How do I know if I’m eligible to join a clinical trial?

All clinical trials have guidelines spelling out who can participate. These are called eligibility criteria. The factors that allow you to participate in a clinical trial can include age, gender, the type and stage of your disease, previous treatment history, and other medical conditions also known as inclusion criteria

Can I quit a clinical trial?

Yes. You can leave a clinical trial at any time and for any reason and your regular treatment will continue as it was.

Can children participate in clinical trials?

Yes. Children can participate in some form of clinical research during their care. Complete care is taken by our team of doctors and researchers to ensure seamless care for children taking part in a clinical trial.

Are clinical trials safe?
  • Every clinical trial must be approved and monitored by an Institutional Ethics Committee (IEC) to make sure the risks are as low as possible and are worth any potential benefits.
  • Apollo Hospitals IEC includes doctors, nurses, statisticians, community advocates, and others who make sure that each clinical trial is ethical and that your rights are protected.
  • Once the trial is approved by the IEC, your doctors must follow a careful plan, called a protocol, that describes exactly what will happen during the study. You will know the full details of the protocol prior to joining any clinical trial.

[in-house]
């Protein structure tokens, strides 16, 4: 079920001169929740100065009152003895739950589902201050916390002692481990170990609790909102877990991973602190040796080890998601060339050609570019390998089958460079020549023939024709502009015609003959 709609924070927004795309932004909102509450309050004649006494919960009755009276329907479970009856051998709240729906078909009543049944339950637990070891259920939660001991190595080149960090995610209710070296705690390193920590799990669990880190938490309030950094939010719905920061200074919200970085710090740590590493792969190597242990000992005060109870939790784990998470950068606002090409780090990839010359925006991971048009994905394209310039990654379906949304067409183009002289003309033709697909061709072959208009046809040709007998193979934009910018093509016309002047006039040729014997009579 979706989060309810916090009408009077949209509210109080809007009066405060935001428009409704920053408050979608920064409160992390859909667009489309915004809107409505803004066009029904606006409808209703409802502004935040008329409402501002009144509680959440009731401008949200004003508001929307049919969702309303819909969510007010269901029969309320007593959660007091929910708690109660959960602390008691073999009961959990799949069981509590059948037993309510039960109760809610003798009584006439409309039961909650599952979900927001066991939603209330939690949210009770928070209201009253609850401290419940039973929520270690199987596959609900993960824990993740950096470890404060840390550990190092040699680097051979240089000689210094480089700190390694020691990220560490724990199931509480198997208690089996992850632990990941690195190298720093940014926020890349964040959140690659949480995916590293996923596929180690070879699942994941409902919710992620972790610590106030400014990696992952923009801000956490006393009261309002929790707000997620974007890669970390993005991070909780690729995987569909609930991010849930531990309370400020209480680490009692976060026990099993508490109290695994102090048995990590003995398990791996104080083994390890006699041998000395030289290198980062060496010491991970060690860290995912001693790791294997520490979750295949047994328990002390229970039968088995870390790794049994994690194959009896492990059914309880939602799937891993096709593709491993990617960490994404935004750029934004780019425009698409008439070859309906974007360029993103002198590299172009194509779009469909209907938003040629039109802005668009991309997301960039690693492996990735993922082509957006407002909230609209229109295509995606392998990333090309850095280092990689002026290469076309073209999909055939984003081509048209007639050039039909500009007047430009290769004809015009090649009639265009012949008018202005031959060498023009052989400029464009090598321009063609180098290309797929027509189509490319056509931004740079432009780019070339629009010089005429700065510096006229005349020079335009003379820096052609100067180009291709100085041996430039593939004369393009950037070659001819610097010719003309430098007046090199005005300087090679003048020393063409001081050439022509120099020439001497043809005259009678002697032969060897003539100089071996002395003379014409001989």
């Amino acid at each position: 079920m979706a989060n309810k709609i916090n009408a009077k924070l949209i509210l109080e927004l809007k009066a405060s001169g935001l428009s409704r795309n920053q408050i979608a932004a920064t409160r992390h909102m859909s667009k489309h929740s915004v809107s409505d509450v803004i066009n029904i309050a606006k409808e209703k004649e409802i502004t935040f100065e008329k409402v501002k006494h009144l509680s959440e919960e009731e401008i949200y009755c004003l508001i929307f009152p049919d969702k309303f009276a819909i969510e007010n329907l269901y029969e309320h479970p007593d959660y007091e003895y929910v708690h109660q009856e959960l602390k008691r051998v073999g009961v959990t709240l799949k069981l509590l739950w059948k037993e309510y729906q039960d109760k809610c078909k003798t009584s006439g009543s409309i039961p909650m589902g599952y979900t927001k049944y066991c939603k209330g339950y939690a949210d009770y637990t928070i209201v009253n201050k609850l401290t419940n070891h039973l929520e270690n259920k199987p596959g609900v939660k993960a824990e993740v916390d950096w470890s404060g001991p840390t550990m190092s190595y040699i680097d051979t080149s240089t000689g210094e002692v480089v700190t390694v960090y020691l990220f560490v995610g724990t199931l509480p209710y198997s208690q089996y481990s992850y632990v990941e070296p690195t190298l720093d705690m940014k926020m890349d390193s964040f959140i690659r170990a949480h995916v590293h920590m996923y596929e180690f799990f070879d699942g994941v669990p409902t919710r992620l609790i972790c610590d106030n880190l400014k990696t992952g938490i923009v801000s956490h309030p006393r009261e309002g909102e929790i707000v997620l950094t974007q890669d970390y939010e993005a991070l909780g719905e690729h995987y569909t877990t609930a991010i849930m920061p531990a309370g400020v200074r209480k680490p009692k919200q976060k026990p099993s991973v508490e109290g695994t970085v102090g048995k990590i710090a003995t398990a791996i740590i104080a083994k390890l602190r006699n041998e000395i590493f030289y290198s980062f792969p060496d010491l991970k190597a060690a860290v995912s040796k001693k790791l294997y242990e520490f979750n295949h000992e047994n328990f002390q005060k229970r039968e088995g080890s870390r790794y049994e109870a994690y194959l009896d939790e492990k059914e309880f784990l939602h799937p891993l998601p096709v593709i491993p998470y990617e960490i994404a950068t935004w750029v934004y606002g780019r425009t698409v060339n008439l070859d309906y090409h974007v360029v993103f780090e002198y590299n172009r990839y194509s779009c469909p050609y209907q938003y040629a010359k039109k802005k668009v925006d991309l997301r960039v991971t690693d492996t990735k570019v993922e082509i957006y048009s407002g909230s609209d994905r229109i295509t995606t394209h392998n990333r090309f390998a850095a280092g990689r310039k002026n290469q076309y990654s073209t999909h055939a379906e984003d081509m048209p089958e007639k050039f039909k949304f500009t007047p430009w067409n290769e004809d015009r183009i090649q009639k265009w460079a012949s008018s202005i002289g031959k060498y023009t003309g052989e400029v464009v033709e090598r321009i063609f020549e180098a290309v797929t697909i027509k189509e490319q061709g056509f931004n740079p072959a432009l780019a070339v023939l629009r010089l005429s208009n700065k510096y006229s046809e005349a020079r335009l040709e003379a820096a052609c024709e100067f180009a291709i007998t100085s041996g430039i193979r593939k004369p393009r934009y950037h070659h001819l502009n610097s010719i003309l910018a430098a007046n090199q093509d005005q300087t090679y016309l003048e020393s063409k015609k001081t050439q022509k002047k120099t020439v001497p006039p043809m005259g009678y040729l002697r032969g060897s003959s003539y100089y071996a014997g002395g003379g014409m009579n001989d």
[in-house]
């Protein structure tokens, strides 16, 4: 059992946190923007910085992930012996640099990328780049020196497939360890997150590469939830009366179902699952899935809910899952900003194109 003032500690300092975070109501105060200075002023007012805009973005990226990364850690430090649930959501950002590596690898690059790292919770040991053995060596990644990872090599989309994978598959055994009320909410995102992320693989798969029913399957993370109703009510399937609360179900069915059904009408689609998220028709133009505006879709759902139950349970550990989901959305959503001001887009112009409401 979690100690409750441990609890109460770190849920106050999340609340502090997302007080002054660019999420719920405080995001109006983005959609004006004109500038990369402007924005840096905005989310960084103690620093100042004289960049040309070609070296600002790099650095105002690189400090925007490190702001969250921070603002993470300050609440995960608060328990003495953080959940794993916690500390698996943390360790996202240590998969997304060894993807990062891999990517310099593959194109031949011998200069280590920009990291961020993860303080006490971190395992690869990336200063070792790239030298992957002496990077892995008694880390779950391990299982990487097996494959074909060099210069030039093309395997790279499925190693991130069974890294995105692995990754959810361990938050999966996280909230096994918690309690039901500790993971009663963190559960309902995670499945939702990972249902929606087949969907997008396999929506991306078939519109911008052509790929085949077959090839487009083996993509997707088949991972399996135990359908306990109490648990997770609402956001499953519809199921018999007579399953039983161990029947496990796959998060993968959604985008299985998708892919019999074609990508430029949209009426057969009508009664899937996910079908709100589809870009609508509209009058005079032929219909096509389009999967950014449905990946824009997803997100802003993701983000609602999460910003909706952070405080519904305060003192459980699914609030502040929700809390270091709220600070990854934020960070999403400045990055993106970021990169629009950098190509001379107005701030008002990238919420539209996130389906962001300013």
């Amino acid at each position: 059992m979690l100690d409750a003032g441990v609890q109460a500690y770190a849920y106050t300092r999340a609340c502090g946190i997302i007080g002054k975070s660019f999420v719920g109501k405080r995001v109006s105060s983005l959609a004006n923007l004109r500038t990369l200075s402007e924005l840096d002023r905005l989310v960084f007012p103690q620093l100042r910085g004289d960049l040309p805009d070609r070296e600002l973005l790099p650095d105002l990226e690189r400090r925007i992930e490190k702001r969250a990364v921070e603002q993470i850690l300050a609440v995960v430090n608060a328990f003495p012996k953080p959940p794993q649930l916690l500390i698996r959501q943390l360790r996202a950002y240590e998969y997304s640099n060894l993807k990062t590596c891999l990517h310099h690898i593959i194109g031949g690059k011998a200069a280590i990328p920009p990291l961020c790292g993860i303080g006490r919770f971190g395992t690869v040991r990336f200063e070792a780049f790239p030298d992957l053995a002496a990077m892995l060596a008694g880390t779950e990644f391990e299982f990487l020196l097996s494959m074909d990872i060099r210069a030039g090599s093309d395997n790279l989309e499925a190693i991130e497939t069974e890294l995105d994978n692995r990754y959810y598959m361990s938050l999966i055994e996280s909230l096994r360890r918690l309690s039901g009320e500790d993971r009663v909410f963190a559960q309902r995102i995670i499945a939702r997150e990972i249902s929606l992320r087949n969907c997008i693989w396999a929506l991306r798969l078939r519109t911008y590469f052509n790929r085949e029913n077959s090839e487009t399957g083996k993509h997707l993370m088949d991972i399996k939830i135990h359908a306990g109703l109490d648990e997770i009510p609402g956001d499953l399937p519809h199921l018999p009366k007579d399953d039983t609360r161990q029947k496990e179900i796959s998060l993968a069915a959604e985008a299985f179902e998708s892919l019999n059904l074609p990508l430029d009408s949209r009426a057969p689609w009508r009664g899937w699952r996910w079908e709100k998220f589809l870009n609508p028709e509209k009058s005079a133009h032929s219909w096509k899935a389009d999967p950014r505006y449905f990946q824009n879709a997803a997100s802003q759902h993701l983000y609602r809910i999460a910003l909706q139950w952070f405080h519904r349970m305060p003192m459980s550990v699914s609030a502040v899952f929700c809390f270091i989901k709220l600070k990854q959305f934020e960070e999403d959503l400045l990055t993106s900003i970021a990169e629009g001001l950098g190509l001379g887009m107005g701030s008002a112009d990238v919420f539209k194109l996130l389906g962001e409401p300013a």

What is informed consent?
  • Informed consent is the process of learning about the clinical trial before you decide to take part in it. Your doctor will explain the trial’s purpose, how long it will take, what will happen, all potential risks and benefits, and information on the privacy of your medical records.
  • If you want to participate, you will sign a consent form that details all of the information that has been discussed with the research team. You will be able to take that form home and refer to it at any time. Even though you have signed the consent form, you still have the right to leave the study at any time and for any reason.
How do I find a clinical trial for cancer?

You can learn more about a trial and its procedures by approaching your doctor/consultant or the research officer or by clicking here (This link will enumerate the trials being conducted at APCC with a short summary comprehensible to the layman along with a mail ID or contact number to answer any queries)


Winning over Cancer with Apollo Proton Cancer Centre

A breakthrough in Cancer Care! The global growing cancer burden tells an ominous tale. To counter this growing threat, Apollo Proton Cancer Centre provides a complete and comprehensive solution. As cancer care has become one of the fastest-growing healthcare imperatives across the world, we believe it is critical to redefine our purpose, to reboot our commitment on the single-minded focus - to battle cancer, to conquer cancer! APCC stands as a ray of hope for millions, infusing them with the courage to stand and stare cancer down.